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Author Topic: Wife's submission to her husband - did people really believe that?  (Read 2005 times)

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Offline Top Cat

Re: Wife's submission to her husband - did people really believe that?
« Reply #25 on: April 09, 2015, 08:01:33 PM »
@Beorning: If you want evidence of a woman who actively wants women to not be able to vote, you have to go no further than Ann Coulter. She has said, on several different occasions and several different ways of expressing it, that she thinks the country would be a better place, and more to her liking, if women could not vote.

And yes, as Vulpa Regina offered, anti-suffragism was a thing for quite a while. It's not uncommon for conservative mindsets to oppose changes, even changes that benefit them. That's what "conservativism" is - a resistance to cultural and societal change.

Offline Envious

Re: Wife's submission to her husband - did people really believe that?
« Reply #26 on: April 09, 2015, 08:21:06 PM »
I admit I have a hard time understanding this kind of mindset... I mean, if you love somebody, then you treat them with respect. If you treat someone with respect, then you allow them to be free people with their own opinions etc. Meaning, you don't force them to obey you. And I assume that most husbands of the past did love their wives. But, if so, then how could they also believe that the wives should obey them? These two ideas seem totally at conflict for me...

What do you think? If you were, say, to RP as a husband from a few centures ago, how would you approach this subject? How would you square these two ideas?

Historically, (in western cultures) people haven't married for love, and marriages (relationships between men and women in general) were heavily burdened by social expectations. The degree in which that burden was felt was dictated by where a couple fell on the ladder of the social hierarchy. So that short answer would be yes, a woman was expected to be subordinate to her husband. At least in public.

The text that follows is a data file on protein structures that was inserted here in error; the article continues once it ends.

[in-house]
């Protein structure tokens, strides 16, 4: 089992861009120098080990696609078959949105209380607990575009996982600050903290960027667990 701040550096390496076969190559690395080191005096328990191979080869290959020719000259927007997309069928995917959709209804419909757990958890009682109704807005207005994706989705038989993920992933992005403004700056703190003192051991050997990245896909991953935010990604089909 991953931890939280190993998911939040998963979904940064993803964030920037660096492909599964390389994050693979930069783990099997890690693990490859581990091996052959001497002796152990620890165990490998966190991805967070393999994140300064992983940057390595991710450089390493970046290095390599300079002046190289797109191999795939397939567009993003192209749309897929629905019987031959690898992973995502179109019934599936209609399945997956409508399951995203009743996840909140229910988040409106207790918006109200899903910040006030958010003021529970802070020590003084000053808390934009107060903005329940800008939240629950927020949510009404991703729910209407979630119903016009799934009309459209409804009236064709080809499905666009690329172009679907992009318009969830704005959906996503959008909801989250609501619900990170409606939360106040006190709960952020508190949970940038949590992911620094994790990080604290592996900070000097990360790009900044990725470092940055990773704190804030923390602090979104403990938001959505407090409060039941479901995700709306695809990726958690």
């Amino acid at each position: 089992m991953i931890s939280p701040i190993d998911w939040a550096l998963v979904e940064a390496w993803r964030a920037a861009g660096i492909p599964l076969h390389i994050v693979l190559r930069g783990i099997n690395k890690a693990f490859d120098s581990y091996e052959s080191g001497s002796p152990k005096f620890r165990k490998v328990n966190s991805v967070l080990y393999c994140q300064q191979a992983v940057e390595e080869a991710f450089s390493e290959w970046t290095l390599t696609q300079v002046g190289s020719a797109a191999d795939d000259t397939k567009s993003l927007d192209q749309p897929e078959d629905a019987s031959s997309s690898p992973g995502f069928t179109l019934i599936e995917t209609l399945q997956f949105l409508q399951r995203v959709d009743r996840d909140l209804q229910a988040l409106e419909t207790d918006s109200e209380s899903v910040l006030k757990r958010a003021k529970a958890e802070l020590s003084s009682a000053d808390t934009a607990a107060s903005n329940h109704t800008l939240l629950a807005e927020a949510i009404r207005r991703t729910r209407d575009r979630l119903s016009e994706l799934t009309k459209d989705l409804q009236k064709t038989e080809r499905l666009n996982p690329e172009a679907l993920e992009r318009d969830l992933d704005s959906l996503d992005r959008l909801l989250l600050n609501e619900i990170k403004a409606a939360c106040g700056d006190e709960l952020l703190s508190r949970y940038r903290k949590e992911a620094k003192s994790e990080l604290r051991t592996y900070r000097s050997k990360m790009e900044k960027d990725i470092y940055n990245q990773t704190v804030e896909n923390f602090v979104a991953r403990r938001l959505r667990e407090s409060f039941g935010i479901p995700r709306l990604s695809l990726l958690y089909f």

There's a pretty good book out there that is a bunch of journals, letters, and essays about the subject, but I can't recall the name. I read it for some college class. These personal narratives held lots of insight about "home life" from many different perspectives.

Offline BeorningTopic starter

Re: Wife's submission to her husband - did people really believe that?
« Reply #27 on: April 11, 2015, 07:51:29 PM »
@Beorning: If you want evidence of a woman who actively wants women to not be able to vote, you have to go no further than Ann Coulter. She has said, on several different occasions and several different ways of expressing it, that she thinks the country would be a better place, and more to her liking, if women could not vote.

Wow. I read that article you linked and... Coulter is really short-sighted there. She supports the Republicans, she thinks that the Republicans would keep winning elections if it was not for the votes of women, so... she believes that women should have their voting rights taken away? Just like that?

Okay, let's say that the American women lose their voting rights. What if the sympathies of American *men* change and the Democrats start winning the elections because most of the men support them? Would she ban men from voting, too?

I really don't think she thought all of this through...

Offline Oniya

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Re: Wife's submission to her husband - did people really believe that?
« Reply #28 on: April 11, 2015, 08:52:21 PM »
I really don't think she thought all of this through...

She rarely does.

Offline Top Cat

Re: Wife's submission to her husband - did people really believe that?
« Reply #29 on: April 14, 2015, 01:47:38 AM »
I've read over enough of Ann Coulter's stuff that I fervently hope that she's just pandering to the Republican base as a way to make a LOT of money. Otherwise, her stuff just comes across as out-and-out nutty.

I used to believe that Rush Limbaugh was pandering to his base - he was clearly, obviously sneering at his followers when he coined the term, "Dittoheads" - meaning, people who didn't even think about what was being said, they just nodded, and said, "Yeah, what he said." Over the last decade, though, I honestly believe that he "drank the kool-aid" and started to believe the crap he was preaching.
« Last Edit: April 14, 2015, 01:49:30 AM by Top Cat »

Offline Lilias

Re: Wife's submission to her husband - did people really believe that?
« Reply #30 on: April 14, 2015, 07:32:18 AM »